The more couples can attribute the conflict to the dynamic as opposed to a flaw belonging to the individual, the less of a need each person has to act from the place of survival. This, in turn, creates a stronger dynamic for vulnerabilities to be expressed in a healthy way.
2. Differentiate between then and now
Remember that you may be pursuing or withdrawing because of a wound from the past, not the present. While it might be hard to move through anger at an adult partner, you may be able to find a point of empathy for their child self. I invite you to begin to share what didn't feel safe for you as a child and how this gets activated in the present dynamic. To do this, consider the explicit and implicit message you received about what you needed to do and who you needed to be in order to receive love and acceptance.
For example, a withdrawer might say “as a kid, it was better for me to do things by myself, so I didn’t have to feel rejected by my parent. Now when I get stressed, I go into my own world instead of turning to you.” A pursuer might say “I often felt anxious about being cared for, so I push a little too hard and demand too much when I feel you’re pulling away instead of tending to my own needs.”
3. Try doing the opposite of what you’re inclined to
As humans, we get caught up in our action tendencies—the things we habitually and automatically do, like talking more than listening, asking questions instead of making statements, and staying quiet in the face of discomfort instead of speaking up. So, consider doing the opposite.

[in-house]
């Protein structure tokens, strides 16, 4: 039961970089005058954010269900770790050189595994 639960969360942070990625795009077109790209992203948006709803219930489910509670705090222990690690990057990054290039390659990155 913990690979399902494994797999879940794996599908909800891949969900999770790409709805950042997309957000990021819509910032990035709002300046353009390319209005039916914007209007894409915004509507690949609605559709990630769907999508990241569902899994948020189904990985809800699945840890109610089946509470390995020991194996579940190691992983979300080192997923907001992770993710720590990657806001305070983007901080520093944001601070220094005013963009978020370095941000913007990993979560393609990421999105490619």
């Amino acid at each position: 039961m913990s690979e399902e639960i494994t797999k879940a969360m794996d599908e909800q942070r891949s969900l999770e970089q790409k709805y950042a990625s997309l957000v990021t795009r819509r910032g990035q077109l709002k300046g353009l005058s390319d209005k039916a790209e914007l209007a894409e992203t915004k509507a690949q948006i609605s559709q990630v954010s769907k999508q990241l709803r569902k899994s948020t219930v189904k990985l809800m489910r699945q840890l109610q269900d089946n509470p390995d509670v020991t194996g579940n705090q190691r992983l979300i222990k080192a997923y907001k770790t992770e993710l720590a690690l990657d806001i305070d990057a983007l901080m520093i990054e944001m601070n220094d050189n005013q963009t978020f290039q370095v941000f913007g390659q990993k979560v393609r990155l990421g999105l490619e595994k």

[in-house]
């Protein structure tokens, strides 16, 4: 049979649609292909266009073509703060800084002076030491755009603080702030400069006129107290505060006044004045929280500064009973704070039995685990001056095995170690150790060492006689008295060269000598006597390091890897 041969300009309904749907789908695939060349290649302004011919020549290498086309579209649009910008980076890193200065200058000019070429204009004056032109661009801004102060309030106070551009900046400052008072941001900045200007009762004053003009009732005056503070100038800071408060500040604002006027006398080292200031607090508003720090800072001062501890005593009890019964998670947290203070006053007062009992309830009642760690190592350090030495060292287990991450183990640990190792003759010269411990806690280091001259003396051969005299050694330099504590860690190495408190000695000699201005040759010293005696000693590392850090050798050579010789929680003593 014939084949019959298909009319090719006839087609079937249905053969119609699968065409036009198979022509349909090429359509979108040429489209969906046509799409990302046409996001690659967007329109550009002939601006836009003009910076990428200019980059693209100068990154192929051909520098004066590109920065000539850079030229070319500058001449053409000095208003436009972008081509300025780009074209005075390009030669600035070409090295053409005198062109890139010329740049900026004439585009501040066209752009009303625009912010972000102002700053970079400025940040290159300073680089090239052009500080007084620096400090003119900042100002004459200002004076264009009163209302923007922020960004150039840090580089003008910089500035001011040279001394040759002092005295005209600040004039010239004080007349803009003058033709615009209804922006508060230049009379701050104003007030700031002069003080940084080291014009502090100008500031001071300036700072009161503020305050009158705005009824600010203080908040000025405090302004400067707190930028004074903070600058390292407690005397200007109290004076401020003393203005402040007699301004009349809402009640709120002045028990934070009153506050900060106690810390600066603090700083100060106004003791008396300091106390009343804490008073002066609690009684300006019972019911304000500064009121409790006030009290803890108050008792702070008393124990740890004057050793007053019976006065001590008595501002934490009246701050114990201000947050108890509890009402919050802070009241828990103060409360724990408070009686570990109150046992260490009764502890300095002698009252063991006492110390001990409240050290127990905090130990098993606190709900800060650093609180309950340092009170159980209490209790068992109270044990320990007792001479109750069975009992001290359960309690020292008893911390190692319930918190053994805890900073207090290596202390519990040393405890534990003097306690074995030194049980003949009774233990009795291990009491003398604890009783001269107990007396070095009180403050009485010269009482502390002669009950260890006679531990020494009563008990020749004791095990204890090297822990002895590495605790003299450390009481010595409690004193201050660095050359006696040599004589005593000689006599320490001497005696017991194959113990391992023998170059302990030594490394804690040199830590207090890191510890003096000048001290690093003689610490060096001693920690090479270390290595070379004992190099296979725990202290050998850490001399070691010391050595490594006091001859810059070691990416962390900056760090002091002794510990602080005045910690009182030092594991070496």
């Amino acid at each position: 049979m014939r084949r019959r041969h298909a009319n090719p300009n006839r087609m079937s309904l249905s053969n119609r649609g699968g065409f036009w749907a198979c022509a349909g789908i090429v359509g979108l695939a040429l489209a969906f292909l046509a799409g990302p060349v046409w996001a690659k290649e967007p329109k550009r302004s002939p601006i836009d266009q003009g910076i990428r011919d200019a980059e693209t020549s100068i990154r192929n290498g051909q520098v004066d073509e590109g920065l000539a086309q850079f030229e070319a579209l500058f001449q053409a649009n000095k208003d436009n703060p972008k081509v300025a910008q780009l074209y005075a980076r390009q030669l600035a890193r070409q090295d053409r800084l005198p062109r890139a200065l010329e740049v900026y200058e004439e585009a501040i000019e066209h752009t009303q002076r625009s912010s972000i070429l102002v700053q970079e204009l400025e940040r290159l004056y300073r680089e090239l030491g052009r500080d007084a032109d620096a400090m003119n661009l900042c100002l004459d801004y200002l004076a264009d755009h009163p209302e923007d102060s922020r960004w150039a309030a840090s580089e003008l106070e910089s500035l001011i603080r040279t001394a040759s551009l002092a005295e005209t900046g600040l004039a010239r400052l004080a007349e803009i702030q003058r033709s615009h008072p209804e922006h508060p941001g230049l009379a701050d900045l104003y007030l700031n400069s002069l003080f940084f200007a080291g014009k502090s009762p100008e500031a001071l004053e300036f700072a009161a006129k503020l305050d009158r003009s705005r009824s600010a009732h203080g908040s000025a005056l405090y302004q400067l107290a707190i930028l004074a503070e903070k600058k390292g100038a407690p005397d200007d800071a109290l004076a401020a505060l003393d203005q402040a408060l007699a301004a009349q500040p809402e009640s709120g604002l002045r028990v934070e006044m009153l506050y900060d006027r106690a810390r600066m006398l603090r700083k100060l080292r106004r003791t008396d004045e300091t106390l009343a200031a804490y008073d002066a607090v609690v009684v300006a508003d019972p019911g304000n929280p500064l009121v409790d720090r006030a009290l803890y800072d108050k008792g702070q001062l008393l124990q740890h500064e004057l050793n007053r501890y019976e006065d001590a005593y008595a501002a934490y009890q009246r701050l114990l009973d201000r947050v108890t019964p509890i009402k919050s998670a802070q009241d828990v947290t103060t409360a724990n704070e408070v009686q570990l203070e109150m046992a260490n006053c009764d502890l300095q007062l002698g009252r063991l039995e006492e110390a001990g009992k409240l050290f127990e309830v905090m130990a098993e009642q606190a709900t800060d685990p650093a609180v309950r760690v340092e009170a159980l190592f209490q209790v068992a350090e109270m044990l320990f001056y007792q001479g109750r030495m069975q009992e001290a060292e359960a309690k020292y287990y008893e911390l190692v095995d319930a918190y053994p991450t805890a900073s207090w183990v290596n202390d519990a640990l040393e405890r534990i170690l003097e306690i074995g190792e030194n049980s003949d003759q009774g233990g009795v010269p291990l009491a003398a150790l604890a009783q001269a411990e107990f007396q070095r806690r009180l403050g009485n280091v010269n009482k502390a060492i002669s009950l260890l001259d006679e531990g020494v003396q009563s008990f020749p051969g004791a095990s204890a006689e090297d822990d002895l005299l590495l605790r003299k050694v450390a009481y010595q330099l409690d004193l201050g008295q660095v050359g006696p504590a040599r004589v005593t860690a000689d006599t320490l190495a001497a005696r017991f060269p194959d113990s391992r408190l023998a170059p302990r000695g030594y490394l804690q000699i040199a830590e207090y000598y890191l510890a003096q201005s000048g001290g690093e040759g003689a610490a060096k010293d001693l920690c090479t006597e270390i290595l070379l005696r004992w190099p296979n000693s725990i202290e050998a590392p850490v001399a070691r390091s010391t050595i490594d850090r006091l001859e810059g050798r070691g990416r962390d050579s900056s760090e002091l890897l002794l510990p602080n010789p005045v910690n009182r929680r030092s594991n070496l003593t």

For withdrawers, it may be helpful to identify an offering that meets a single need of your pursuing partner—not everything, but something. Is there something you can give or put out that has a high impact for them in an area that you feel both discomfort and willingness to stretch in?
For pursuers, it may be helpful to differentiate what needs must be met in the relationship and which may be met outside of it by yourself or others. Consider making a bid for connection without pressure or an ultimatum. When you are in a constant state of seeking, others do not have to feel the absence of you and therefore never have to be anxious about the lack of connection. Consider what might happen if you give space and breathing room to both your partner and yourself.
4. Learn from each other to find the sweet spot between togetherness and separateness
Healthy relationships are created by finding the right mix between “we” and “I.” Remember that your partner can enrich your life but can’t heal your heart. The more you expect them to fix the circumstances that they had no role in creating, the more you will harm and not create authentic closeness.
Closeness, crucially, doesn’t mean sameness. Most of us have distinctly different needs, capacities, and feelings than our partners. Imagine your differences as a breeding ground for curiosity.
What to know about relationships with multiple withdrawers or multiple pursuers
Sometimes, the same side of the magnets simply do attract. In withdrawer-withdrawer dynamics, sometimes one of the withdrawers is actually a pursuer in burnout. This person rallied for connection for a long time and has now given up. In this dynamic, it’s important to be mindful of having too much separateness, too much silence around difficult topics, and not enough sharing to nurture a soulful connection.
For pursuer-pursuer dynamics, there may be an excessive expectation on the romantic relationship to meet the person's every need, and not enough on connections with the self or those outside of the relationship. In this case, it may be helpful to find ways to engage in activities and relationships that existed before your romantic partnership began.
Regardless of where you are at in your relational journey at this moment, it can be helpful to remember that you are doing your best to feel safe with the resources that you have acquired thus far. Now, you have a few more practices to be able to learn from your partner and turn the struggle into relational strength and personal growth.